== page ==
Photo credit: Lucas Flores Piran
Describe your latest book.
One of the Boys
is an urgently written coming-of-age story that follows a 12-year-old as he watches his father descend into an all-consuming crack and cocaine addiction. The novel begins in the basement bathroom of a suburban home in Kansas, where, through the coercion of the father, the narrator and his older brother drum up damning evidence against their mother to win the war — the father’s term for divorce.
Restless and questing, the three then move westward in hope of a better life. The story unfolds in Albuquerque’s sublime, ugly Western landscape, just off the interstate: apartment complexes, biker bars, grocery stores, balloon fiestas, bus stations. The Sandias loom in the near distance. Biblical weather sometimes arrives, full of portent.
One of the Boys
is a chronicle of the vagaries and excesses of American men; it is a cautionary tale of a contemporary Gatsby trying to carve out a new life via relocation; but most importantly, it is the story of two foxhole-weary brothers banding together to protect each other from the father they once trusted, but no longer recognize.
What was your favorite book as a child?
2001: A Space Odyssey
When did you know you were a writer?
At around 10 or 11 years old when a poem of mine was published in one of those massive anthologies done by, I believe, the National Poetry Foundation.
Tell us something you're embarrassed to admit.
That I splurged for my bio to be put in the back of the NPF anthology. And, of course, the poem itself, which was titled "Who Am I?" and went something like:
I ask you who you are
But I don’t know who I am
I don’t know who I am
But I know who you are
Some men know who one man is
But don’t know who they are
And they may never find out
But those who do possess a power
To live life instead of living death.
What does your writing workspace look like?
A perk of having finally published a novel is that I no longer need to share my workspace with the cat box, though admittedly it worked wonders in heightening my shit-detection ability. I now share an office with a stackable washer-dryer unit.
Introduce one other author you think people should read, and suggest a good book with which to start.
David Markson has always held sway over me, and not just for his wild inventiveness, but for his artfully restrained pathos, as well. I would start with Wittgenstein’s Mistress
What's the strangest or most interesting job you've ever had?
A logistics coordinator for a disaster relief company called American Catastrophe.
A supervisor at a lockdown treatment center for at-risk youth.
Have you ever made a literary pilgrimage?
Not intentionally, but while an undergraduate at Columbia, I loved my work-study job at Casa Hispánica — a modest, ancient, wooden library — where around each corner the ghost of Lorca
What scares you the most as a writer?
Same thing that scares me as a human: my face on a milk carton.
Offer a favorite sentence or passage from another writer.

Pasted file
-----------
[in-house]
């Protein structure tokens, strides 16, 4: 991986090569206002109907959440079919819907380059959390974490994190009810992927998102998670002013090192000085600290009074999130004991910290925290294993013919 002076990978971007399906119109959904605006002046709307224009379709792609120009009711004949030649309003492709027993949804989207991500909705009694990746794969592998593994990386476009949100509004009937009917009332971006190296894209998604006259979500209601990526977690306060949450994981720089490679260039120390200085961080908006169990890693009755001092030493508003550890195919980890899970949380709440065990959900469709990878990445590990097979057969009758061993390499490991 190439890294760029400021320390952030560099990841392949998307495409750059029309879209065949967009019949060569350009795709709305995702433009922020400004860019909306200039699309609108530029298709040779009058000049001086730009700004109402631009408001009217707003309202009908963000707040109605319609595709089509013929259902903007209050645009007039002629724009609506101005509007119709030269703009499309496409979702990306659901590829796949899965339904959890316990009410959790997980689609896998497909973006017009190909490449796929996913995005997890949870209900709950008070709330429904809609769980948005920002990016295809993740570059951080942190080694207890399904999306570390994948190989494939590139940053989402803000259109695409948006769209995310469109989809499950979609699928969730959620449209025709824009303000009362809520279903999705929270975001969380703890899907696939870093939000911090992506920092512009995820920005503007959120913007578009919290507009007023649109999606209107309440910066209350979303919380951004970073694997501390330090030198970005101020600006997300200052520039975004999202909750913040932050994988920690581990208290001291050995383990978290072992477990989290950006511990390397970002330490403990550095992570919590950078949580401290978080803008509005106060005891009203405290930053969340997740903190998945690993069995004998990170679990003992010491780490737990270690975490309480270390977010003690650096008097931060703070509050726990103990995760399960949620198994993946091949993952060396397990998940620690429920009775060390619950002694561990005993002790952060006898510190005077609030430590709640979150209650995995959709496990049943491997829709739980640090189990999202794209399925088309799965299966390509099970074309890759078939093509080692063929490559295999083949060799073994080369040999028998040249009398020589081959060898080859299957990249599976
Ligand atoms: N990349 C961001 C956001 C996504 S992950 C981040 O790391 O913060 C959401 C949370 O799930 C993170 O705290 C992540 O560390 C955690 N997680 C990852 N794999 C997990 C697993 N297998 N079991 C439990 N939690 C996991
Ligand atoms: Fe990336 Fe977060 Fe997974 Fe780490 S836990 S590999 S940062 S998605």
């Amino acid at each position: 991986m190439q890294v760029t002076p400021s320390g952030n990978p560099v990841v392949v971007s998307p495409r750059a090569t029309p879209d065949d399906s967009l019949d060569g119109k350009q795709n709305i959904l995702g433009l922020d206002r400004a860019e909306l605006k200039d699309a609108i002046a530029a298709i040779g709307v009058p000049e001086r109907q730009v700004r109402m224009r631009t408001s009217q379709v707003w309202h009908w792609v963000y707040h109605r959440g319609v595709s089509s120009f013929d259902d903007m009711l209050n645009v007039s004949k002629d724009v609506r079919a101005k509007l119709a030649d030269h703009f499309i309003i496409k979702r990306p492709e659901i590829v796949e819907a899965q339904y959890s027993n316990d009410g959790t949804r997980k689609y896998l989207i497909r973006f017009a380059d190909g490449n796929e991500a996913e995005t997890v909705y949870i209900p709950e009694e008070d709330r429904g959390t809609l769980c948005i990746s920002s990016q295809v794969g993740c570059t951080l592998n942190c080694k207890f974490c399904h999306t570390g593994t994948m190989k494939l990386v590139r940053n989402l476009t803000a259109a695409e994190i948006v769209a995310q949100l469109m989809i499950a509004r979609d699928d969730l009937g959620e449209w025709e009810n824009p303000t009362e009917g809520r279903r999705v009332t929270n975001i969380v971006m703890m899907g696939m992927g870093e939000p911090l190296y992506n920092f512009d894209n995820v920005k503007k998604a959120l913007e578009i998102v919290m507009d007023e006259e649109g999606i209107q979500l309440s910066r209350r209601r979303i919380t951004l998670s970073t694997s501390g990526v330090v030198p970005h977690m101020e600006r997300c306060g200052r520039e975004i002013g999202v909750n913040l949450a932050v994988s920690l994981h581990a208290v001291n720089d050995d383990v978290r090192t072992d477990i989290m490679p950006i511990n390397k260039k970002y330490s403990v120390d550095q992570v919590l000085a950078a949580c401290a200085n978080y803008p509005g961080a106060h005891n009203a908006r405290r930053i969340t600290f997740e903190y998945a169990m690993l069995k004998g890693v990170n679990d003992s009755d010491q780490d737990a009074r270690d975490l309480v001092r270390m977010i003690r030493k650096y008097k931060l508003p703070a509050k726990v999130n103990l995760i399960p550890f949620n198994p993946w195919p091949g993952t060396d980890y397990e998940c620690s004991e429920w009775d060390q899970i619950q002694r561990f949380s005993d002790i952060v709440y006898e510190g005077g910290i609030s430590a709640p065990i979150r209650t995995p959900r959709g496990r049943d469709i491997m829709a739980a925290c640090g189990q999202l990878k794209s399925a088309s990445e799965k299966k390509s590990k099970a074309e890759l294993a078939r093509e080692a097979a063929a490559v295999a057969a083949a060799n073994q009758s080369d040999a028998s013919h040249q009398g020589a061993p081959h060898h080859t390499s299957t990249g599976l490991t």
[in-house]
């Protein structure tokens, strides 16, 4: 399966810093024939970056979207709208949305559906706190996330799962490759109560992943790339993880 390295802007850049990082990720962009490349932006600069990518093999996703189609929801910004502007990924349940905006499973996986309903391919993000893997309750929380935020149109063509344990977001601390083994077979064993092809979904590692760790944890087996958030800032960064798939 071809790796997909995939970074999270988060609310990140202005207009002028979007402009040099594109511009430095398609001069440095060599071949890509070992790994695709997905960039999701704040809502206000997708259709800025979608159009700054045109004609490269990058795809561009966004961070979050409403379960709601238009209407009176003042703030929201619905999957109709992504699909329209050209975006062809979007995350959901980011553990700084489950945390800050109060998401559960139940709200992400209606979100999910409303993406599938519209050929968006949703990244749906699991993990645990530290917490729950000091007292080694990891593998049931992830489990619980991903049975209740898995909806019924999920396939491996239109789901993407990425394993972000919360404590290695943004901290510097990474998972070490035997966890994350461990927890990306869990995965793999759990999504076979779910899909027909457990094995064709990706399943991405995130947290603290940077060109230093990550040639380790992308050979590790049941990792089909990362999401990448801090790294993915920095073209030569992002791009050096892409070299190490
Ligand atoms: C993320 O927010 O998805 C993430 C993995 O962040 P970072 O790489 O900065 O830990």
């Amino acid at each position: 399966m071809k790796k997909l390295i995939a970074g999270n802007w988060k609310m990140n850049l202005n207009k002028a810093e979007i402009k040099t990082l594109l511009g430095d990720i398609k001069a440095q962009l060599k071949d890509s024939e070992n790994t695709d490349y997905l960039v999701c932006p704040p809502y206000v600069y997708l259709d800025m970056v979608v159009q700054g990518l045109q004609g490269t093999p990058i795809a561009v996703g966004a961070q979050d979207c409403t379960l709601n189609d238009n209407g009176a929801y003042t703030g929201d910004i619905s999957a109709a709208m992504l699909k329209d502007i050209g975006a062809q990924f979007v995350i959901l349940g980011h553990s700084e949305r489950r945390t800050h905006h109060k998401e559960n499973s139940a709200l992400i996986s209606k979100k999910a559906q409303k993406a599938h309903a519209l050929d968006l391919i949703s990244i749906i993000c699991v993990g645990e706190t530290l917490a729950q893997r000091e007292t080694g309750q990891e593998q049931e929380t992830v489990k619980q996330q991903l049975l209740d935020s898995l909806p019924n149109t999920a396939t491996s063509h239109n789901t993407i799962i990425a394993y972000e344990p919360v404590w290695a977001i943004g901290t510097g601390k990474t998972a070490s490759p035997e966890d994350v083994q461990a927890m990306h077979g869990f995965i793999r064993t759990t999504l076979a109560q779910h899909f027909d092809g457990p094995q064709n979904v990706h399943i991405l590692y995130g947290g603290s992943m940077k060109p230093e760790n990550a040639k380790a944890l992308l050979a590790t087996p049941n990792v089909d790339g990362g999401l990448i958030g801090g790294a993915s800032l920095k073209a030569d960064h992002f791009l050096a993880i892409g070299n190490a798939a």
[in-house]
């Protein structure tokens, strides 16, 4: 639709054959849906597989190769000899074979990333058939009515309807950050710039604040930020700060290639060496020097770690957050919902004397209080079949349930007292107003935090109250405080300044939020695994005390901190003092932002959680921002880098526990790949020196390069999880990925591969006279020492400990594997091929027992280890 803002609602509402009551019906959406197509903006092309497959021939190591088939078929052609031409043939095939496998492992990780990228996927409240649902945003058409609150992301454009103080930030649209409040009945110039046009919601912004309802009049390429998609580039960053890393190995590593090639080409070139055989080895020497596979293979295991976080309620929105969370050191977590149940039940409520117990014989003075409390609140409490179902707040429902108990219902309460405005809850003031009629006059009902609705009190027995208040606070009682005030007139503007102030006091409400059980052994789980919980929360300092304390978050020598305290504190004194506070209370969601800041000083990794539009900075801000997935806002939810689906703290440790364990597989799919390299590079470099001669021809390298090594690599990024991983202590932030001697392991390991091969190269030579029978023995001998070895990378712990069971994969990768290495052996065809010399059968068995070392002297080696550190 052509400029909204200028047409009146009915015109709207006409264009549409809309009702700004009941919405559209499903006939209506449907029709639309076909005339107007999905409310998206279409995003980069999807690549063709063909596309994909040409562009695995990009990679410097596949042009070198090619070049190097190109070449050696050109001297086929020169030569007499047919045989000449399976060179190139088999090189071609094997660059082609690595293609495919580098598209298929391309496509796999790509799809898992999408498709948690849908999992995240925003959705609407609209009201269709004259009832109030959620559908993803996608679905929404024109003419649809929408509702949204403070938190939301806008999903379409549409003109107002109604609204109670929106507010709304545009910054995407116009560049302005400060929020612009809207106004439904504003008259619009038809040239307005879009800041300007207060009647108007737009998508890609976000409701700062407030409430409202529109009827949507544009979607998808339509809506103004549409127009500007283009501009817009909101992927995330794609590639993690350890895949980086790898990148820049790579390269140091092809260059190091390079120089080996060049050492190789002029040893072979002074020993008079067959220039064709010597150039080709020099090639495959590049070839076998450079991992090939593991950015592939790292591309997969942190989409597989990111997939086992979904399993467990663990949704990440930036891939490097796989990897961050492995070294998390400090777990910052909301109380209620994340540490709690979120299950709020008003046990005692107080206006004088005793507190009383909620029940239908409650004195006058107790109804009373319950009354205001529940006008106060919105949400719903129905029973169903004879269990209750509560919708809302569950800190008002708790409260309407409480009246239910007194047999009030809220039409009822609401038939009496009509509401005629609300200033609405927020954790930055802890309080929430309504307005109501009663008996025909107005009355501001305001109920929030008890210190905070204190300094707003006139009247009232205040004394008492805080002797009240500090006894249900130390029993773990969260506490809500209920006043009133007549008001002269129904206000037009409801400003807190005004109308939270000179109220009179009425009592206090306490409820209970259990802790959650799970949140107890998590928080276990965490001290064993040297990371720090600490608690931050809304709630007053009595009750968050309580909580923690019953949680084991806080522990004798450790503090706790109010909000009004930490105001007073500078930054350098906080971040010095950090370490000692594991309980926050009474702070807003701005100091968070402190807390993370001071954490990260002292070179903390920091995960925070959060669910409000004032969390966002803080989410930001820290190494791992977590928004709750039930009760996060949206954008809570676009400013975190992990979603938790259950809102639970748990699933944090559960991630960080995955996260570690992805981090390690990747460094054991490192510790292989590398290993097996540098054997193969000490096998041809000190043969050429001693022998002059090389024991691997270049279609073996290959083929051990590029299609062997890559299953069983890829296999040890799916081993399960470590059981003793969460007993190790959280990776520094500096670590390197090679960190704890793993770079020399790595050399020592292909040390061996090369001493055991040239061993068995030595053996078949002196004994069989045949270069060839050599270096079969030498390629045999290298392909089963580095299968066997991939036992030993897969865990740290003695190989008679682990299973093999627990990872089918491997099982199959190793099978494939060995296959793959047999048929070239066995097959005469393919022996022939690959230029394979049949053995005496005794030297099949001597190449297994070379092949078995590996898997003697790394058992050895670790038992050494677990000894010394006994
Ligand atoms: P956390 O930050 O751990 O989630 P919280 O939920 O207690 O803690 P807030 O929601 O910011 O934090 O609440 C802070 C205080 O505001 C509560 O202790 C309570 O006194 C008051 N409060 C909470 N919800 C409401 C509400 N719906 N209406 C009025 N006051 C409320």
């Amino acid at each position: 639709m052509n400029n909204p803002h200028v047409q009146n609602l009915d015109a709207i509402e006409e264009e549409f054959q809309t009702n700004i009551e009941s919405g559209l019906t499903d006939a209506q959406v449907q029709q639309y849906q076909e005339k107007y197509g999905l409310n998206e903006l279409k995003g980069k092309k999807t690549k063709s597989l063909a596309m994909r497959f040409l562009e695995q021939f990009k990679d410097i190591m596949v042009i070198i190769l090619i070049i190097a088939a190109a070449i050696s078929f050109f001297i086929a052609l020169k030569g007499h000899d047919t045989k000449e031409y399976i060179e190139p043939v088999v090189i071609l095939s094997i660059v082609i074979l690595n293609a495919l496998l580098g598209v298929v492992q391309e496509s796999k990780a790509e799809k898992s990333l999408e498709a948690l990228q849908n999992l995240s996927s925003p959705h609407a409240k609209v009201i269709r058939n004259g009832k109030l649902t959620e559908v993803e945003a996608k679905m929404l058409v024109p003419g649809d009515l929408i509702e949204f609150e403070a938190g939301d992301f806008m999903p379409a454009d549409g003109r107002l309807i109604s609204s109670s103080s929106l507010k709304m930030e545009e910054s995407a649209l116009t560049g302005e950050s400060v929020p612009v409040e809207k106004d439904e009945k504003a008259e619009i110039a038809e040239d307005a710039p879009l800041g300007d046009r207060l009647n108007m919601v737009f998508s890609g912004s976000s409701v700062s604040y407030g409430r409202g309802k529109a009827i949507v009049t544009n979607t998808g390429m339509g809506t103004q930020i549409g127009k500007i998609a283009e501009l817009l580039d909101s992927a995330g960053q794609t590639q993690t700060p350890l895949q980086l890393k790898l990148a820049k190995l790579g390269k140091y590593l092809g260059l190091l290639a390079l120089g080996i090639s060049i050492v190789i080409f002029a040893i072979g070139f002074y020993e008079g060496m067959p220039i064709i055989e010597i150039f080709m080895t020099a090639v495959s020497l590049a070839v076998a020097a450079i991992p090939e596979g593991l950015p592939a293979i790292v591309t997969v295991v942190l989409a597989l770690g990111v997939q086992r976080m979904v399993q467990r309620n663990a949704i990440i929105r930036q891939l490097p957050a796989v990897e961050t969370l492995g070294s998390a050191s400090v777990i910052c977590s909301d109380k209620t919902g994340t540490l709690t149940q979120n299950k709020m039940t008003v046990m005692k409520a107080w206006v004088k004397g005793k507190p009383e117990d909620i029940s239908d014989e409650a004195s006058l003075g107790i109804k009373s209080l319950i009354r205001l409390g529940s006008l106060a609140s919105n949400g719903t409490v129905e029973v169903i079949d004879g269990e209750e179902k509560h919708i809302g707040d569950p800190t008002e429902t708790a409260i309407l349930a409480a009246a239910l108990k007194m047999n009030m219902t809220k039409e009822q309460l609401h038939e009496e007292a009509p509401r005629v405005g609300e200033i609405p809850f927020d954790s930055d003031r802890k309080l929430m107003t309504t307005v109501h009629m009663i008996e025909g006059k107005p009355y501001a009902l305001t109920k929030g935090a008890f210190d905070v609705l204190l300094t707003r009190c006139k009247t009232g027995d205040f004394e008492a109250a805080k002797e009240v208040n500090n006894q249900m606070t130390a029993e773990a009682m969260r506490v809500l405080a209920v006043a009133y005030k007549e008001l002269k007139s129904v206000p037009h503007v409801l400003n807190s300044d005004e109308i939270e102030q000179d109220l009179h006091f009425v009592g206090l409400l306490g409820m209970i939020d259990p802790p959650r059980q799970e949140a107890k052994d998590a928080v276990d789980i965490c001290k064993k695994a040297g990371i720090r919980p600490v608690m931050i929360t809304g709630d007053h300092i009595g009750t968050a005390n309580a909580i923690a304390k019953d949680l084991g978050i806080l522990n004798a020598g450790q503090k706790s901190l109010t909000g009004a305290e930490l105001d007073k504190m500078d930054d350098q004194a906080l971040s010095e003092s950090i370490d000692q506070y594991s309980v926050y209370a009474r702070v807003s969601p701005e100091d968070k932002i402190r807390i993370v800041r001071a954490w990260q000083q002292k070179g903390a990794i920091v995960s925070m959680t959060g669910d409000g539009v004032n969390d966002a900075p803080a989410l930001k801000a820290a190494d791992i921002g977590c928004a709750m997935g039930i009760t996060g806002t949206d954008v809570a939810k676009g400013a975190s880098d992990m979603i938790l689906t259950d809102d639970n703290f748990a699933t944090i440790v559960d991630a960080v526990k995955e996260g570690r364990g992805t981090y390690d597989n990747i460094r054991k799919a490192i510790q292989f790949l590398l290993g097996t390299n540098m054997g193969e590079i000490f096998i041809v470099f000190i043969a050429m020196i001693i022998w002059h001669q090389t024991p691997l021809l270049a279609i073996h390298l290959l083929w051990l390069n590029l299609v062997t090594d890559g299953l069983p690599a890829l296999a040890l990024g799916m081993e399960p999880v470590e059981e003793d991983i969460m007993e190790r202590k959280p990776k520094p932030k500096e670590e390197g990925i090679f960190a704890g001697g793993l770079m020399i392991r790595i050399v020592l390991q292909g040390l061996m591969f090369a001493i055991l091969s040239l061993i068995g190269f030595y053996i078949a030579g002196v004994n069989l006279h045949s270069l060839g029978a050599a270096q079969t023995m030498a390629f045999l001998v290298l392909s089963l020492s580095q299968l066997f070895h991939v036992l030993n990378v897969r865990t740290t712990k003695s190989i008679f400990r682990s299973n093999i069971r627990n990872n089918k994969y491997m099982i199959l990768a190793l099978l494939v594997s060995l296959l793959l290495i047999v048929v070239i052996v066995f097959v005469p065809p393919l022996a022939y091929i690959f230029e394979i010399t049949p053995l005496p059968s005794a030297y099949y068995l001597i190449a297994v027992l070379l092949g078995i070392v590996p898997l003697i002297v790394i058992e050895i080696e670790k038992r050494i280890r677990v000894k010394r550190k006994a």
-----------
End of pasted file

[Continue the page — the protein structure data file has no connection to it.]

“Dreaming out this sunset. Tacked up on a cross and looking down. A cradle of passive, mystifying sorrow. Flooded in tears. Never be too wise to cry. Or not take these things. Take them. Keep them safely. Out of them comes love.”
I have never had thoughts so beautiful and deranged, but neither have I ever been as drunk as their derelict thinker, Sebastian Dangerfield of The Ginger Man
What's your biggest grammatical pet peeve?
It’s not so much a pet peeve as an utter fascination. I’m enthralled by the significance of the comma that sometimes precedes the subordinating conjunction “where.”
Take these two sentences:
I went into the room where the dead puppies were.
I went into the room, where the dead puppies were.
The absent comma in the first example implies that the narrator knew the room contained dead puppies. The comma in the second example suggests the opposite, that the narrator didn’t know the room was full of dead puppies until — oh no, turn back! — he or she entered. And what does that mean for the reader? Either we are following a person who knows something about the stashing away of dead puppies or we are following a person who must be horrified having just walked into a room filled with them. What thrilling narrative potential there is in one tiny mark!
Do you have any phobias?
I’m petrified of driving in bad weather.
Do you believe in writer’s block?
No, writing is always difficult.
What's the best advice you’ve ever received?
I’ve tried to take to heart something that George Saunders
, our 21st-century artist-saint, once said: “If we bear down on our material with a mind that is as uninflected as possible — a mind that is not judging, that is not going to stomp off in anger if things don’t go well, a mind that is patient and proactive and hopeful — that is, if we abide with the work as we would abide with a friend, a friend in the midst of some temporary difficulty — then, eventually, we will reach the beauty. We will.”
Top five books from high school I’m happy to have finally read:
1. King Lear
4. Julius Caesar
5. The Tempest
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is a fiction writer from Kansas City. He has a BA from Columbia University, as well as an MFA from Syracuse University, where he was a Cornelia Carhart Fellow. He has lived in Kansas, Missouri, New Mexico, Florida, Colorado, and Hawaii. He currently lives in New York with his wife. One of the Boys
is his first novel.